Vince Gill has earned a lot of respect over the course of his illustrious Nashville career. An exemplar of the country gentleman, his sweet tones and tasteful pickings have attracted fans from both sides of the modern/classic country divide. As a session player and solo artist his credentials proceed him in the soon to be released album Guitar Slinger. His first release since 2006’s These Days, a four-CD (43-song) box set that garnered much deserved critical acclaim. The thematic and rootsy These Days is an intimidating opus to follow, but one gets the sense that Vince Gill feels no pressure to repeat the artistic success of that formidable batch of tunes.
With that said, one wants very much to like this album. Vince Gill has always represented the kind of smooth production you can take to the bank, even though he has not garnered much recent radio play. Guitar Slinger was recorded and produced in his new home studio and enlists the help of his wife (Amy Grant) and others to share songwriting duties. The press releases set the listener up for a darker and more instrumental chapter in Vince Gill history, “As the record title indicates, Vince allowed himself to indulge his deepest guitar desires throughout the making of his newest record, admitting that a couple of the songs on his upcoming effort fade out with two or more minutes of guitar playing. While he admits this might not be the cut of everyone’s jib, he felt confident in his resolve to take this approach.”
Guitar Slinger is neither overly dark nor an obvious showcase of his guitar chops. The melodies, voice, and smooth production that surround dark subjects in songs like “Threaten Me With Heaven” and “Billy Paul” sound too pretty to stake the claim that Guitar Slinger is a dark album. Rather, it is the songwriting that provides the focus of this release. He has picked songs that he thought could stand on their own. As such, Guitar Slinger does not have the overall musical congruence that can be found on These Days. He has packed a truckload of influences into Guitar Slinger, stating in a recent press release that it is “...not an all-traditional record, it’s not an all-contemporary record; it’s all over the map…” This is accurate. The sounds on Guitar Slinger are admittedly not as cohesive as other releases. Many of the tunes fall somewhere in the inspirational pop category, making it feel more sentimental and less rounded than other Vince Gill releases. It is a warm record, from sound to sentiment, that doesn’t entirely deliver. The guitar tones are smooth and the solos always tasteful—never showy. But it mostly fails to live up to its own name.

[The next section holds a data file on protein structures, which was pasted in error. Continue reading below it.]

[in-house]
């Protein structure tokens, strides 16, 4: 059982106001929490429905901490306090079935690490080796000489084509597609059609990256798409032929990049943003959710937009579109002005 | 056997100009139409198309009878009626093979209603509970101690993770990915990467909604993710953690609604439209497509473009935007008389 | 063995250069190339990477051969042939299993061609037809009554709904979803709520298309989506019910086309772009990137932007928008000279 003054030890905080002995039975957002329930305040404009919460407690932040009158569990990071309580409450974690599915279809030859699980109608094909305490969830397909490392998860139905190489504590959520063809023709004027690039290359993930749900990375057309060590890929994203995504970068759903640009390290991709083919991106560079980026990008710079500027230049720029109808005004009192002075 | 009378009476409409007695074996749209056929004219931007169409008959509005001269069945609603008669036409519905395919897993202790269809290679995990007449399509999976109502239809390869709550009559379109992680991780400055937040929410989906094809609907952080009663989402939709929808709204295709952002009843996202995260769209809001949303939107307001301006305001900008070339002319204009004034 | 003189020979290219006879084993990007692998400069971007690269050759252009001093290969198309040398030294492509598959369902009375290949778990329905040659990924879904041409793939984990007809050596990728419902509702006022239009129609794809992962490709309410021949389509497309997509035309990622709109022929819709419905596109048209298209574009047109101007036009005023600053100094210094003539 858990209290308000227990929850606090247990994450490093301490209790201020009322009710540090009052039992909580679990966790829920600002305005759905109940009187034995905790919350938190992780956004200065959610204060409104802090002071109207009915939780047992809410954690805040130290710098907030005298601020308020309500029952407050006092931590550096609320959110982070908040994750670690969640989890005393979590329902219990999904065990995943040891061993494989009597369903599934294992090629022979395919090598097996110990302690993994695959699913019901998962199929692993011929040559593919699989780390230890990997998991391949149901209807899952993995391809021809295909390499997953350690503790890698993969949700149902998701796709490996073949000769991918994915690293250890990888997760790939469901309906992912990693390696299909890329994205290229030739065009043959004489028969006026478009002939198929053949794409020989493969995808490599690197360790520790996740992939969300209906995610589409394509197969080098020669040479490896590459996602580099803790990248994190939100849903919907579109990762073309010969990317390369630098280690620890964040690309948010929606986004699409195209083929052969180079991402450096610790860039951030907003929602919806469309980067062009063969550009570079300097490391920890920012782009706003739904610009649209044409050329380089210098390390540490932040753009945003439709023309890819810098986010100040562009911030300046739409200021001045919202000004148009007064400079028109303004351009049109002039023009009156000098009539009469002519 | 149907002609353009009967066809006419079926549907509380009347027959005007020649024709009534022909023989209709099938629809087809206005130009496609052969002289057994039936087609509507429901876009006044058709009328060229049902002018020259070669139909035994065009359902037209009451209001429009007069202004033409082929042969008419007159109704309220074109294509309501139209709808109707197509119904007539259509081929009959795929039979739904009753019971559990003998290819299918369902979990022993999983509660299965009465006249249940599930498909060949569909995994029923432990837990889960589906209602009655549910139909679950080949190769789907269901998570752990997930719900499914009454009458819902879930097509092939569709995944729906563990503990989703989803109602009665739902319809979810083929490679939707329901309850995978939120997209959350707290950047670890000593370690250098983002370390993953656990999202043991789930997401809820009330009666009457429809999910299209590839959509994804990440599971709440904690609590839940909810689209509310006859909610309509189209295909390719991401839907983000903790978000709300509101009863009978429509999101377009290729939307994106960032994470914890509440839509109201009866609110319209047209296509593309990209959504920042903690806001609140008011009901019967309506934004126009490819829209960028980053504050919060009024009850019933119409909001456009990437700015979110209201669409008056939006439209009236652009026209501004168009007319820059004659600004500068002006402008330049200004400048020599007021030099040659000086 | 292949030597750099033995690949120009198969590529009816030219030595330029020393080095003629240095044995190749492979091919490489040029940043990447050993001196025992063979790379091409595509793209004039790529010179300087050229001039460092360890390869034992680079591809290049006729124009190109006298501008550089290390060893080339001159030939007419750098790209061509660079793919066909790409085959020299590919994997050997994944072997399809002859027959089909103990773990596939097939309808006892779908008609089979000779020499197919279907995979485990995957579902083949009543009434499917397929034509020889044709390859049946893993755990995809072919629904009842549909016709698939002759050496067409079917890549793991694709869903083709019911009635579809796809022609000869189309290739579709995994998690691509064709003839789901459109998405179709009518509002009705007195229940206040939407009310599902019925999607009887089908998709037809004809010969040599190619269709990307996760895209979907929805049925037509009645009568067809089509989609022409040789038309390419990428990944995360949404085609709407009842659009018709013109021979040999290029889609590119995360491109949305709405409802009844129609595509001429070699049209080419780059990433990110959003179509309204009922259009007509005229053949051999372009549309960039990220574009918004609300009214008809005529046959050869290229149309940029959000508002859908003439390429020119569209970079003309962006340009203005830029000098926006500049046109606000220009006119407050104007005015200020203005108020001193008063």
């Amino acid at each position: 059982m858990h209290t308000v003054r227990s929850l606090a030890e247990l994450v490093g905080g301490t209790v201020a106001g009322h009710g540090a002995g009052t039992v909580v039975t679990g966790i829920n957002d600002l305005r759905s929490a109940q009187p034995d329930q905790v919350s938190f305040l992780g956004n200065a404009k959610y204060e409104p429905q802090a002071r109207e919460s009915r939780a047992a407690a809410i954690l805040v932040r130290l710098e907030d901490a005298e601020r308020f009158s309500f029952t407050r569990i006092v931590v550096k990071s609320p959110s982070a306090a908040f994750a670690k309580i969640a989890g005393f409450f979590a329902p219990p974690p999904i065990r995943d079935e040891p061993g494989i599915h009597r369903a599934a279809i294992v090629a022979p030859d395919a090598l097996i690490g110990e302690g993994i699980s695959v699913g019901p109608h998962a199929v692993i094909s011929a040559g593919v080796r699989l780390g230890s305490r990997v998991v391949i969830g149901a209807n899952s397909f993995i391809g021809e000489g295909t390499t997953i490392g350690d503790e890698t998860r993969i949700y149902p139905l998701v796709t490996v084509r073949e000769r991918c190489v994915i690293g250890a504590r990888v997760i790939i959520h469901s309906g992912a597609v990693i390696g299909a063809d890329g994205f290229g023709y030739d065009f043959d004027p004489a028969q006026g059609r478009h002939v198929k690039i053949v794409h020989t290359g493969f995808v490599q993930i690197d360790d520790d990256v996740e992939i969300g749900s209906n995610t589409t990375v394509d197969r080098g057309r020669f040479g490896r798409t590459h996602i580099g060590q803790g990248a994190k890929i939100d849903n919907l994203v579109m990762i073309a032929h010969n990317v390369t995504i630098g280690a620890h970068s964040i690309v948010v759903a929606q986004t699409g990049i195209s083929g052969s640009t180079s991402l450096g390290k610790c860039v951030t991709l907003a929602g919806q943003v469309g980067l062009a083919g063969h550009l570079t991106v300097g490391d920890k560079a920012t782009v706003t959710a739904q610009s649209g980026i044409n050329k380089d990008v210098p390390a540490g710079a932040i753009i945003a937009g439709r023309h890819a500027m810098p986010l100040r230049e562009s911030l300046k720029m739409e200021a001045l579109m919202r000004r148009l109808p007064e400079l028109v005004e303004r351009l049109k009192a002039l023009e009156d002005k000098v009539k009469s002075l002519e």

Guitar Slinger is at its best when covering the kind of musical territory we hear in the rollicking title track, or the traditional sounds found in “Buttermilk John”, which is a fitting tribute to the late steel guitar player John Hughey. The title track “Guitar Slinger” provides a punchy start to the record and showcases both a sense of humor and the kind of chicken-picking that Vince Gill is famous for. The ode to Billy Holiday, “When The Lady Sings the Blues”, enters some serious Bonnie Raitt territory, with a decent groove and a tasteful blues guitar solo. Things get off to a great start, but falter whenever the album aims to please everyone. This results in sleepy mid-tempo songs like “Threaten Me With Heaven” and the Beatles influenced rhythm of “When Lonely Comes Around”. These tracks, and and his duet with his wife Amy Grant on “True Love”, are still digging themselves out of the early ‘90s. The melodies are not half bad, but the arrangements are lackluster and are overly-sentimental. “Tell Me Fool” and the duet with Ashley Monroe, “Who Wouldn’t Fall in Love With You”, exhibit strengths that the other pop influenced songs do not, with great hooks and an especially smooth guitar solo at the end of “Who Wouldn’t Fall in Love With You”.
Thankfully, elements of true country are still present and provide adequate comfort and themes. He nods toward classic country in “Bread and Water” and “Billy Paul”, and mandolins and modern harmony’s glow on “The Old Lucky Diamond Motel” and “If I Die”. Gill proves he still has it, even though he is sounding increasingly domesticated, more suburban than Nashville. It will be up to long-time followers to decide how this stacks up to the rest of the Vince Gill catalog. Guitar Slinger is not a classic album, but it has enough strong melodies to leave fans pleased. Now about that Vince Gill instrumental album…
// Sound Affects
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